The grand jury subpoenaed the Times's phone records, and this August an appellate panel in New York ruled two to one that the paper had to turn them over. The ruling showed some sympathy for the Times's argument that a reporter's privilege allowed it to protect its sources, but concluded that in this case it was a privilege Fitzgerald's needs overcame. "No grand jury can make an informed decision to pursue the investigation further, much less to indict or not indict, without the reporters' evidence," the appellate court declared. "We see no danger to a free press in so holding. Learning of imminent law enforcement asset freezes/searches and informing targets of them is not an activity essential, or even common, to journalism."
Newspapers do what they think they've got to do. The Times went to the Supreme Court with an emergency plea asking it to review the appellate decision. In a one-line announcement issued November 28 the court refused to step in.
The next day the editorial page of the Times denounced this outcome. "Rather than drag the reporters into court, where they could have protected their sources by refusing to testify, the prosecutor subpoenaed their phone records for 11 days in 2001," it said. "Now the Supreme Court, in refusing to intervene, has effectively allowed the prosecutor to search through the records....This is a bad outcome for the press and for the public. The phone records reveal the identities of lots of sources having nothing to do with the leaks."
Here's what the Times could have said instead:
"Rather than drag our reporters into court, where they could have refused to testify and then been jailed for contempt of court, the prosecutor chose to leave them alone. That is also troublesome, as we believe our phone records should be nobody's business but our own. But our decision to turn to the Supreme Court reflected more pique than common sense, and we thank the court for letting us cut our losses. We recognize that since 2003, when Chicago appellate judge Richard Posner said in McKevitt v. Pallasch that no reporter's privilege exists in federal courts, this conclusion has taken root in the judiciary.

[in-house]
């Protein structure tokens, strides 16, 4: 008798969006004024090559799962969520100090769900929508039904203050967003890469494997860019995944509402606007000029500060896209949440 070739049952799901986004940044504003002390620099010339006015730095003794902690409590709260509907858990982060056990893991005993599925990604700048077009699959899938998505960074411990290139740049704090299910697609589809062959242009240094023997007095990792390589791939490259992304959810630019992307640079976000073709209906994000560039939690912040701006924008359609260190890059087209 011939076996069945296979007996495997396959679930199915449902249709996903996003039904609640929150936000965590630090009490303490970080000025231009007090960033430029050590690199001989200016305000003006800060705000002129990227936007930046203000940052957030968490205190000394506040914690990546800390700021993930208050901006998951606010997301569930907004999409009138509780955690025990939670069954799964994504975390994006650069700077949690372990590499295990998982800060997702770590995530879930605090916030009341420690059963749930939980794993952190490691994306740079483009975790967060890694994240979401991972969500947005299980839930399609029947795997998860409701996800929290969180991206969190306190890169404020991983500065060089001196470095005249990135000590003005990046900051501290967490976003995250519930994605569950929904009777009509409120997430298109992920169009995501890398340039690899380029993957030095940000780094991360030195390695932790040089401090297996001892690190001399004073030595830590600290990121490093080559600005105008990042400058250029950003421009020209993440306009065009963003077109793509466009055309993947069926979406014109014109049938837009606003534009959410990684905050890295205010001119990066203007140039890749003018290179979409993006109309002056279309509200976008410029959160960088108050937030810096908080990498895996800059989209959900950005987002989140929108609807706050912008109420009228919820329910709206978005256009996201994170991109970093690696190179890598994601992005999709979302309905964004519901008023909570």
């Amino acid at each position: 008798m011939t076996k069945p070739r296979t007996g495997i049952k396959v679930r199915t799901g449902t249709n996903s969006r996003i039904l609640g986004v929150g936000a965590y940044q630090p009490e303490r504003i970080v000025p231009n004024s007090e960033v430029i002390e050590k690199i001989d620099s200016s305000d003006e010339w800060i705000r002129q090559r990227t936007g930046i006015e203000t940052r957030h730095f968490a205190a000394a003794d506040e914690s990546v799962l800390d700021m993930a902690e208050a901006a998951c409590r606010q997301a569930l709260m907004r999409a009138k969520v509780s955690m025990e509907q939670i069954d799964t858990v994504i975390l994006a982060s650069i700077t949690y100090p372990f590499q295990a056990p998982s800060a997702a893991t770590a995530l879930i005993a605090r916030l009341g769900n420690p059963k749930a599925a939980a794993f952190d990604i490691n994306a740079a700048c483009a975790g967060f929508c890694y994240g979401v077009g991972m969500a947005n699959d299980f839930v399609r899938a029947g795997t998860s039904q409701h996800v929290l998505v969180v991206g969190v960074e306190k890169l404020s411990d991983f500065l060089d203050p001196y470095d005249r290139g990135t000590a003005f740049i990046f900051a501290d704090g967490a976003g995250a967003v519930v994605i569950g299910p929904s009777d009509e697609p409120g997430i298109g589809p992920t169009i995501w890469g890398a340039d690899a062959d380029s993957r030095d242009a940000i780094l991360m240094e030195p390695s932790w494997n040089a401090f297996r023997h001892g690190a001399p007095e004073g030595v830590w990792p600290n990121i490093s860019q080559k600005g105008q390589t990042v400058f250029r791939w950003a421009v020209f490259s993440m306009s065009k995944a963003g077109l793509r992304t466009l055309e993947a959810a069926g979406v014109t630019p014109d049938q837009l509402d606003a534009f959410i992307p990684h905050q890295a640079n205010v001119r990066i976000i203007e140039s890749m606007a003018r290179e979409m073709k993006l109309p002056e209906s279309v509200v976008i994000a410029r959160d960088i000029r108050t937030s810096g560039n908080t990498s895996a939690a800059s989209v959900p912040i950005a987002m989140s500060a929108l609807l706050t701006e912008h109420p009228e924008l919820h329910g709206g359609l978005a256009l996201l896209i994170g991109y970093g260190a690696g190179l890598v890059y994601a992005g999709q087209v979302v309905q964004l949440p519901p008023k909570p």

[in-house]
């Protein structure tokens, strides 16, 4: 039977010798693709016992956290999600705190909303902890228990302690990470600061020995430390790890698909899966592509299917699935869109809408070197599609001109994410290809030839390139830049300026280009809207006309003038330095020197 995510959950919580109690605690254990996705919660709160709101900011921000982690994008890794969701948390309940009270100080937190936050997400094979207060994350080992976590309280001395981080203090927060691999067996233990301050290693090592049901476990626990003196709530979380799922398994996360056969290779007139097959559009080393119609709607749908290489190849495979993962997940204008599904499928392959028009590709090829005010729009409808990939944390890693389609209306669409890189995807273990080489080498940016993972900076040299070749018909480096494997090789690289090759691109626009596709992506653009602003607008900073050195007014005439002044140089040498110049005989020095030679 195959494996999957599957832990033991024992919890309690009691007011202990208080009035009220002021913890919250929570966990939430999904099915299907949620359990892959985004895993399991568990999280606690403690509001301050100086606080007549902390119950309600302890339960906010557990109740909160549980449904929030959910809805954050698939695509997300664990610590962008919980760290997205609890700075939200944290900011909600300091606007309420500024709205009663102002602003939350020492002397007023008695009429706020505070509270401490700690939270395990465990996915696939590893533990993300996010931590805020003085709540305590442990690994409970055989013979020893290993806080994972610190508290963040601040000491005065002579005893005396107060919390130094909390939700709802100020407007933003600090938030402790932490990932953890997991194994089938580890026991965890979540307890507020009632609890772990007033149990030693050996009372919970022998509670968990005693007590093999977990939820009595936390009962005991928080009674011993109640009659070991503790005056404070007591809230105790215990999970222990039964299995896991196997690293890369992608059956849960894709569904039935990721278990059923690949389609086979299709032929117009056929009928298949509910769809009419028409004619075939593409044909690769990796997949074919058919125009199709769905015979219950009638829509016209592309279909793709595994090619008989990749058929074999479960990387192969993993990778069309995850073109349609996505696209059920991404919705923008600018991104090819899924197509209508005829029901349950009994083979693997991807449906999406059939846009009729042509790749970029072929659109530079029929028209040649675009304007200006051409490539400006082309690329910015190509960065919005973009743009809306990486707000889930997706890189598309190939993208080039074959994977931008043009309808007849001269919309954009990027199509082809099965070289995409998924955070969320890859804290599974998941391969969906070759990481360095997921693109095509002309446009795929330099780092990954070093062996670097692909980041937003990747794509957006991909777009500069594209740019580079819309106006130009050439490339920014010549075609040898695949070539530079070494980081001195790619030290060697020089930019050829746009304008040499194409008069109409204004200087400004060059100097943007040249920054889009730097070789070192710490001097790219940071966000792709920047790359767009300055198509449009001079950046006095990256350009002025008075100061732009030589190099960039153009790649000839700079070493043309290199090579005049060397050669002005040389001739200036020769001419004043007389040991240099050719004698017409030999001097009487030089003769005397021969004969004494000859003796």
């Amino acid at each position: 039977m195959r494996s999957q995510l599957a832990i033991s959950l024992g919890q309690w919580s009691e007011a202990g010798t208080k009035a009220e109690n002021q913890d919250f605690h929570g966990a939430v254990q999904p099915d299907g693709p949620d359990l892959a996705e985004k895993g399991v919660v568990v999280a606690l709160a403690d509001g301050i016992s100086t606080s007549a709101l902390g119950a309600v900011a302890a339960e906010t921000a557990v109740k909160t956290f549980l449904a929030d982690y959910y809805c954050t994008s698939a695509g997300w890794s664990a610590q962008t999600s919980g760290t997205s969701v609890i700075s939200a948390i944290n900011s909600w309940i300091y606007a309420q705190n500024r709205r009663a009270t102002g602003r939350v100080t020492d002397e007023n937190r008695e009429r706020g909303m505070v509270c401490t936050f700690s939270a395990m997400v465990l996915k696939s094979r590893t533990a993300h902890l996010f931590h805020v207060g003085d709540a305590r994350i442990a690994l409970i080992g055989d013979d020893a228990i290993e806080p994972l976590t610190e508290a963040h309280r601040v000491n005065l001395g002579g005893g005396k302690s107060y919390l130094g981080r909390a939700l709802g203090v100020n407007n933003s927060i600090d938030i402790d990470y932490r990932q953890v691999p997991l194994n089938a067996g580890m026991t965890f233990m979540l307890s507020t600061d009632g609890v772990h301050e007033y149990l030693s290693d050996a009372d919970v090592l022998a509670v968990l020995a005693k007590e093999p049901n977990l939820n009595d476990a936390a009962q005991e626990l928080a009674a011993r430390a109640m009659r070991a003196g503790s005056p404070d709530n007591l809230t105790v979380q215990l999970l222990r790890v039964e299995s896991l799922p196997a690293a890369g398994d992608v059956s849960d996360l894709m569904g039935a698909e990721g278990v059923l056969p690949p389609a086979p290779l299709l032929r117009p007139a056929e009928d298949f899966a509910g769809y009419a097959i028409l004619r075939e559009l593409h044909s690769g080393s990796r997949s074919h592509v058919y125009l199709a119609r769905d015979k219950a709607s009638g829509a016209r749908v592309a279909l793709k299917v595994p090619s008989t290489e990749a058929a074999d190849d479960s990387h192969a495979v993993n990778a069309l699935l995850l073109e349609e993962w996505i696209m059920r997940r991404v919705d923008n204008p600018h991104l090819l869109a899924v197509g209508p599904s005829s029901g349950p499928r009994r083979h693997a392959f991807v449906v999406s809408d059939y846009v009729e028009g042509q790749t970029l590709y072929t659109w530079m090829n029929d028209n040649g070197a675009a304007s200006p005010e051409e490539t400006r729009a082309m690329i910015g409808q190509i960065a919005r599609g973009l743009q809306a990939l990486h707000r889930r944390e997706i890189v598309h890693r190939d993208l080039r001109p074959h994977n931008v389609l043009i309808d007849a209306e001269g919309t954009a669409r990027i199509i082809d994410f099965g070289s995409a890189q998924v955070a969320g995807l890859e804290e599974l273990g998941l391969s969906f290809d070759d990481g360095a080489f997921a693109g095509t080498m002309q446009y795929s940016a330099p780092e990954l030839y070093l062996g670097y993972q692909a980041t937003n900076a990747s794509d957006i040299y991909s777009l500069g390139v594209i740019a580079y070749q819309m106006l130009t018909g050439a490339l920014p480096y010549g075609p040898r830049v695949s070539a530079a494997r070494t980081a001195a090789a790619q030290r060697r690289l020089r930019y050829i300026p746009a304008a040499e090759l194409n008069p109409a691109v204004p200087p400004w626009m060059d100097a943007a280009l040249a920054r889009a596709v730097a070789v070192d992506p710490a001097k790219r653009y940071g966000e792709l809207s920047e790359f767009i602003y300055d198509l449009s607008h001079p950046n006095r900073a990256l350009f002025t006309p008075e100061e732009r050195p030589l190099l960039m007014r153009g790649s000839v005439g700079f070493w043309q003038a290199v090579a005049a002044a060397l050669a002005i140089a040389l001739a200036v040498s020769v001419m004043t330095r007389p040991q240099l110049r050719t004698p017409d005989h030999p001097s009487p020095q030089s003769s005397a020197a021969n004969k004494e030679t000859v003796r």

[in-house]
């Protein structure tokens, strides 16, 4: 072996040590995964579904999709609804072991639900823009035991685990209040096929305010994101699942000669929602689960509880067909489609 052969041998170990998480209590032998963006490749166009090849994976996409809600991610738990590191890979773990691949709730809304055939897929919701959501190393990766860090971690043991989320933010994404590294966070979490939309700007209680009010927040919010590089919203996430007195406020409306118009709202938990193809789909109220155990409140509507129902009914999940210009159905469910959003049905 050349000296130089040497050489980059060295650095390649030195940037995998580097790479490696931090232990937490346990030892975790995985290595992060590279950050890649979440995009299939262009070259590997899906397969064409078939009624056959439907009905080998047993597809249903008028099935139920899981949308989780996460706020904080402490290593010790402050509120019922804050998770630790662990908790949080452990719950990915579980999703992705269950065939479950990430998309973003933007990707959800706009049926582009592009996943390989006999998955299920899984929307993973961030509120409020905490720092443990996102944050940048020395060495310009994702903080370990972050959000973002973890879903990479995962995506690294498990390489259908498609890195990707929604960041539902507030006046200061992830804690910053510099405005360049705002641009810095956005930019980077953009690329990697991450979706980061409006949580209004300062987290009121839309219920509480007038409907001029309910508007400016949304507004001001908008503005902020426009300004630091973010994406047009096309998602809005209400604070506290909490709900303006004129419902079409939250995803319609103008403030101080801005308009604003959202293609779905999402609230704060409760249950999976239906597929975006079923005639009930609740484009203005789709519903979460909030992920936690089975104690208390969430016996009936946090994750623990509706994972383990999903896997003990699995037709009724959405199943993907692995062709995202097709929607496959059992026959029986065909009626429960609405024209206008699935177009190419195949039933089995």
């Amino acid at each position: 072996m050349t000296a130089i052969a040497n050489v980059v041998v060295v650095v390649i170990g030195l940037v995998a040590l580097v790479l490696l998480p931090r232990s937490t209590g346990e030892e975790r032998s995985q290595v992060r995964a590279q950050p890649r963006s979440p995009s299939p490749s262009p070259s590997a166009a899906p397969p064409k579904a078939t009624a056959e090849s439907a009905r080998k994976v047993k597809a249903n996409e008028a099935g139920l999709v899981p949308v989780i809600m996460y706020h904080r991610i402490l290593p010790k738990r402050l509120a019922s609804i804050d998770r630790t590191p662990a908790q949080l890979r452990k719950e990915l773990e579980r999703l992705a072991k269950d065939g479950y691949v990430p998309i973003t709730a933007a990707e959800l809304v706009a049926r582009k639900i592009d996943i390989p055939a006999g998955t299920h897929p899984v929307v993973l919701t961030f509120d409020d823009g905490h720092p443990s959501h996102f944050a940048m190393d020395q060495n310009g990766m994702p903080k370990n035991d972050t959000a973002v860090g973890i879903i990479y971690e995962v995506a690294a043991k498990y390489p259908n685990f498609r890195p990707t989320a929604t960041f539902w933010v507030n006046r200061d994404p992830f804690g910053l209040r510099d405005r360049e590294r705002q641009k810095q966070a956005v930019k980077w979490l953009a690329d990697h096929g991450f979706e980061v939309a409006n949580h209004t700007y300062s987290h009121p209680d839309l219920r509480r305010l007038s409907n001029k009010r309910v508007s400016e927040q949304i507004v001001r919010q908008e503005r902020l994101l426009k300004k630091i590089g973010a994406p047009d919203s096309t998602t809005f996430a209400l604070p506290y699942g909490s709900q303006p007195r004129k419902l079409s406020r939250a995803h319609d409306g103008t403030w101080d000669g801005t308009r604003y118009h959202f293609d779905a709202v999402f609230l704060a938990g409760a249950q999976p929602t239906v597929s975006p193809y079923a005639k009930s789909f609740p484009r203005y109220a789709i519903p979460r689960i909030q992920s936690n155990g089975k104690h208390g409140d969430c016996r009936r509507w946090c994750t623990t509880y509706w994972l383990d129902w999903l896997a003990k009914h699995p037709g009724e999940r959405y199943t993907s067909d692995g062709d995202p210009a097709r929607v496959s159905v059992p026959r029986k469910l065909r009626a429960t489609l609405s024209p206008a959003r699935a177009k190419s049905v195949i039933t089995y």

"Given the drift of the federal judiciary and given the makeup of the current Supreme Court, we have no reason to believe that this court, if it chose to declare itself on the subject of a reporter's privilege, would do anything but say there is none. Fortunately, it has not so chosen. It refused to hear Miller's appeal, and now it's refused to hear this one. This means that federal courts that still choose to discern a reporter's privilege--the appellate court in New York being one of them--may continue to do so.
"Thank God for small favors."
aLarry Green was publisher of the Pioneer Press chain of mostly suburban weeklies from 2000 until early this year, when he was moved into the downtown headquarters of the Sun-Times News Group. No one expected him back.
Pioneer Press's editor in chief, John Ambrosia, added some publishing duties and began reporting to Michael Cooke, who'd been overseeing the News Group's secondary properties. Even though Ambrosia was making changes in the operation that not everyone was happy with, he was extremely well liked as a person, even by the newspaper guild, which had never gotten along with Green. But in September three things happened: Cooke was named editor in chief of the Sun-Times and turned his attention there. To the astonishment of the staff, Green returned to Pioneer Press's headquarters in Glenview. And Ambrosia quit.
Ambrosia, who'd been editor since January 2005, will remain on the payroll, working on "projects" until the end of the year. He won't talk about why he left, but a perception among the staff is that circulation has gone down and he's the one taking the fall. Last month Jeff Wisser, who'd been senior editor for features, was named editor in chief and hailed by Green as a "true leader" in an announcement that made no mention of Ambrosia.
aClear days at Halas Hall. From the Tribune, December 5: "[Lovie] Smith lectured the media about the difference between perception and reality. What he did not address was his failing to even acknowledge that the possibility that success--a good team might not be great unless its quarterback improves--shapes the perception that Smith lives in a state of denial."
Art accompanying story in printed newspaper (not available in this archive): photo/A. Jackson.